Most citizens picture their city’s skyline when asked to describe their hometown, but only some foreign skylines are impressive enough to be imprinted into one’s memory forever. Here is a list of the most beautiful skylines in the world.
Dubai, United Arab Emirates
As the city with the most skyscrapers over 250 meters (820 feet) in the world, it is widely known that the Persian Gulf of Dubai was empty half a century ago. Upon becoming a major metropolis thanks to its oil reserves and proactive sheikhs managing those, it has gone through major transformation in a record short time. Although the skyline may appear sparse, compared to others on this list, each building is a piece of architectural art, while the empty space of white sand from a far off perspective are what attracts the hundreds of thousands of tourists to its pristine beaches.
At 585 meters (1,918 feet) tall, the 163-floored Burj Khalifa stands out of this desert city's skyline as the world's highest-built structure by humans, with the tip of it spire actually reaching to 829 m or 2,722ft (over a half mile) above the ground. JW Marriott Marquis is the world's tallest hotel, while the Marina’s Princess Tower, with 101 floors, is the highest residential building in the world. This unique skyline with some of the most impressive silhouettes found on earth, best viewed from a helicopter ride over the waters, includes the Burj Al Arab, the Jumeirah Palm Tree, and the World.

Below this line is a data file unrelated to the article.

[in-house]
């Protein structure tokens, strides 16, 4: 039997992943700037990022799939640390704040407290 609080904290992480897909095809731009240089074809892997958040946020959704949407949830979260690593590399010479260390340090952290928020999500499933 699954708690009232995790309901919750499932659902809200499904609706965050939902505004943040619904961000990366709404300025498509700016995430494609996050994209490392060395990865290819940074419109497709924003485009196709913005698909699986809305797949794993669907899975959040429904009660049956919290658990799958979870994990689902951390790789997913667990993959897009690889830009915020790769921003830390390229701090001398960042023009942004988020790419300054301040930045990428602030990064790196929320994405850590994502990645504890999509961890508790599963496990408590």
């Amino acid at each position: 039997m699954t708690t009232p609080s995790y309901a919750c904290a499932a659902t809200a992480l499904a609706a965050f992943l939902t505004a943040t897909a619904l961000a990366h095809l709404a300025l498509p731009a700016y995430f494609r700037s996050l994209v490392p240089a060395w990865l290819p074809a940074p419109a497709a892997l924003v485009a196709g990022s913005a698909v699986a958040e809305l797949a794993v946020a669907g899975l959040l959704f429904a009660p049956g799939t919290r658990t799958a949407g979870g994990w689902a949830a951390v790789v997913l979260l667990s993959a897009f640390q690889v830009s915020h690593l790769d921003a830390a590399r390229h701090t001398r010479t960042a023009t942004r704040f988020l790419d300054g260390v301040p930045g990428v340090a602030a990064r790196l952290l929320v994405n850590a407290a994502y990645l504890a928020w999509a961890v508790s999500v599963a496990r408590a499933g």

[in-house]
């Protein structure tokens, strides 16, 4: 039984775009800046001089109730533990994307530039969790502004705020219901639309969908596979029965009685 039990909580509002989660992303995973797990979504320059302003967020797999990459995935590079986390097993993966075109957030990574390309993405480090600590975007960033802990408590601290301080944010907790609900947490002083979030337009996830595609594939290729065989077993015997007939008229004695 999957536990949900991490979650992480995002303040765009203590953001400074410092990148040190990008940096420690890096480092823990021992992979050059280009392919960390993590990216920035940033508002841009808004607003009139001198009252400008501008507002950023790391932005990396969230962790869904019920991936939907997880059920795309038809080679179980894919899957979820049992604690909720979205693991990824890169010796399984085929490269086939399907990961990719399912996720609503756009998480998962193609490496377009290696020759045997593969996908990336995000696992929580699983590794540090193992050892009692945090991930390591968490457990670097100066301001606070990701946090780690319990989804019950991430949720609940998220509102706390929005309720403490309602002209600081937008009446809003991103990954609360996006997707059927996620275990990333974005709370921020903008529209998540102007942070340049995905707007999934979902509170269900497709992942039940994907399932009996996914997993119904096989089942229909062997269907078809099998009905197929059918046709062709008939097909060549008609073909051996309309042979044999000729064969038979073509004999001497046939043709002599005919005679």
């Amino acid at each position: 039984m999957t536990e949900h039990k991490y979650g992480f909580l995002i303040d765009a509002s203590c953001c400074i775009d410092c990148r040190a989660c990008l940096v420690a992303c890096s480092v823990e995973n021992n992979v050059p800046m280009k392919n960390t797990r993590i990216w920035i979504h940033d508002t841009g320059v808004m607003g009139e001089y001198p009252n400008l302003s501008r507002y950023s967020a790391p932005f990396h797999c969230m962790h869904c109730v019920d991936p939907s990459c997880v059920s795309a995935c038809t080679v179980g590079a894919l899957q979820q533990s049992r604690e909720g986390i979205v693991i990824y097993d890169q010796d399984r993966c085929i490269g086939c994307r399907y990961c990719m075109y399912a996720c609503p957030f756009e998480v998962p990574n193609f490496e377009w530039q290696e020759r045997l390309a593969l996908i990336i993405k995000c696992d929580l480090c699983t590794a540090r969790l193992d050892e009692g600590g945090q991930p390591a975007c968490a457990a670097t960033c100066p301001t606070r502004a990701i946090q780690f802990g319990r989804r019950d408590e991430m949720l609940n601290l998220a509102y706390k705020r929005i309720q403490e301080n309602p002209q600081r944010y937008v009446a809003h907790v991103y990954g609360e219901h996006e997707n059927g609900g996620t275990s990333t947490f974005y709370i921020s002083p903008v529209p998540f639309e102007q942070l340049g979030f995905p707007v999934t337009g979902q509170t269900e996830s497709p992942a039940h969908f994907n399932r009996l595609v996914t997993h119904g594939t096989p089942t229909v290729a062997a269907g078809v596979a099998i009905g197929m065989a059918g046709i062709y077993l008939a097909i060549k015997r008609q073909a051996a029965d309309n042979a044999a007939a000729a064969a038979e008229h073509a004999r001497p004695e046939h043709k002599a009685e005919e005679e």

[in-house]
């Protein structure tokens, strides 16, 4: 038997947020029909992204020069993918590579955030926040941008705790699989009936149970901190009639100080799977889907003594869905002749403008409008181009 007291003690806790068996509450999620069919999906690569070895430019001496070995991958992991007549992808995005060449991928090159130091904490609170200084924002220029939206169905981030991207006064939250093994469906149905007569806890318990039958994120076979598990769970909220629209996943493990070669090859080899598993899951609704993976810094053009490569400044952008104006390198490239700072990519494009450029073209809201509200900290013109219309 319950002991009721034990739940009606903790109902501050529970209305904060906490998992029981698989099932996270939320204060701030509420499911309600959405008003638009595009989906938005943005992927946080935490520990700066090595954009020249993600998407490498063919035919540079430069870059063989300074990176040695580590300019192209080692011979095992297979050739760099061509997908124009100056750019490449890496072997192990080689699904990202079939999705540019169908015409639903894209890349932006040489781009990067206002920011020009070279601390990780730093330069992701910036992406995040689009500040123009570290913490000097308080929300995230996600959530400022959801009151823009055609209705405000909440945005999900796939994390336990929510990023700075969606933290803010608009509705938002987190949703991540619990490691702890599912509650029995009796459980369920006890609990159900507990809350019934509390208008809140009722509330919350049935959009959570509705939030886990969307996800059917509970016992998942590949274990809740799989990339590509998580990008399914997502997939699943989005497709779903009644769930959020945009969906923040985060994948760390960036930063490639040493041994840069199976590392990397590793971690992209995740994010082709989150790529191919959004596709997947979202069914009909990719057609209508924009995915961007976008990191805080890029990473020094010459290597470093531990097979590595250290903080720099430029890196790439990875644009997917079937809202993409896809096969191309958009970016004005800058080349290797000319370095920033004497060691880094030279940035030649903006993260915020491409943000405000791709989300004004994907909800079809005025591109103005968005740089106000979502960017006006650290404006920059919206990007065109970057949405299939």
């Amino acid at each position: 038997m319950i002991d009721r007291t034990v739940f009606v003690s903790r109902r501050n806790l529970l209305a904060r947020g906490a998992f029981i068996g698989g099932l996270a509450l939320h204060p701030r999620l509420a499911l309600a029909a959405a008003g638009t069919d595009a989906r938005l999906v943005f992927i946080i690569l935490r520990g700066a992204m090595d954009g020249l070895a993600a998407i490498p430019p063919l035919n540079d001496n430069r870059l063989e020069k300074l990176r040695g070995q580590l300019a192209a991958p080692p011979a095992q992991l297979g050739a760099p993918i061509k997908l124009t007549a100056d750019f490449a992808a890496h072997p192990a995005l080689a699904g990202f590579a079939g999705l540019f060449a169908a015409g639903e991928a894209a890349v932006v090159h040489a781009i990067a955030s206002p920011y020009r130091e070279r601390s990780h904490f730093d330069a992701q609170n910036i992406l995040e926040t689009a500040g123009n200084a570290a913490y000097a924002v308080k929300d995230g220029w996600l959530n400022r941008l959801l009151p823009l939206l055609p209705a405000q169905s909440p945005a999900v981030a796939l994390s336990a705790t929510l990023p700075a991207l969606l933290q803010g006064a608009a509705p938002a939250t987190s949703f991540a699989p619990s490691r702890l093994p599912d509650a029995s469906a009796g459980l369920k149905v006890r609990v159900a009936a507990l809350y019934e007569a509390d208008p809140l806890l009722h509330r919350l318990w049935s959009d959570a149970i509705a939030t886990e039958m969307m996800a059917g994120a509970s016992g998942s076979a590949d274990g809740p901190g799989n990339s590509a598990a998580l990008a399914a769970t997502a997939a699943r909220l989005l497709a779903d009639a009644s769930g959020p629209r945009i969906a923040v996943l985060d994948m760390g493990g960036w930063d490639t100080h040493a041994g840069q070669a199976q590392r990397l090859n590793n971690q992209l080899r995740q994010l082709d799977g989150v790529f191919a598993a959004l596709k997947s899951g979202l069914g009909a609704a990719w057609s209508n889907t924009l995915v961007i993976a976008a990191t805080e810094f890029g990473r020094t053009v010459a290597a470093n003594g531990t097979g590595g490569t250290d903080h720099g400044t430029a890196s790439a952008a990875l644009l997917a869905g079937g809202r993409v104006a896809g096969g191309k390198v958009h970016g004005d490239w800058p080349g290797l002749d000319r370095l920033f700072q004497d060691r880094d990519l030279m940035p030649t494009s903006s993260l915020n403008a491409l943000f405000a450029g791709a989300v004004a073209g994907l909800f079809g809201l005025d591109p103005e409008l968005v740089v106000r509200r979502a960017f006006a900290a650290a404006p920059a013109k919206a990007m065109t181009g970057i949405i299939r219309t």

This majestic skyline is one of the few in Europe that can compete with the unstoppable American panoramas, the natural gorgeous backdrops found in Asia, or the ones erected in the Middle East by the wealthy oil sheiks. With a modest mentality to be showing off, Europeans do not believe that one must put out everything one got, on display, to be appreciated or show their worth. The panoramas of the European cities are usually impressive for their historical perseverance and preserved appearances, while the skyscrapers are built with functionality in mind.
Also, not meant to support the same amount of people as their continental neighbours, they prefer to expand sideways, into the country. Therefore, the largest financial center in Europe, Frankfurt Am Main's still intimidating glass tower skyline is used functionally to keep up their accounting status through action, rather than to display, by the hard-working German citizens, more than anything else. And although featuring other impressive skyscrapers in its heart, even those, in Frankfurt are used for businesses, corporations and commerce, rather than residential living.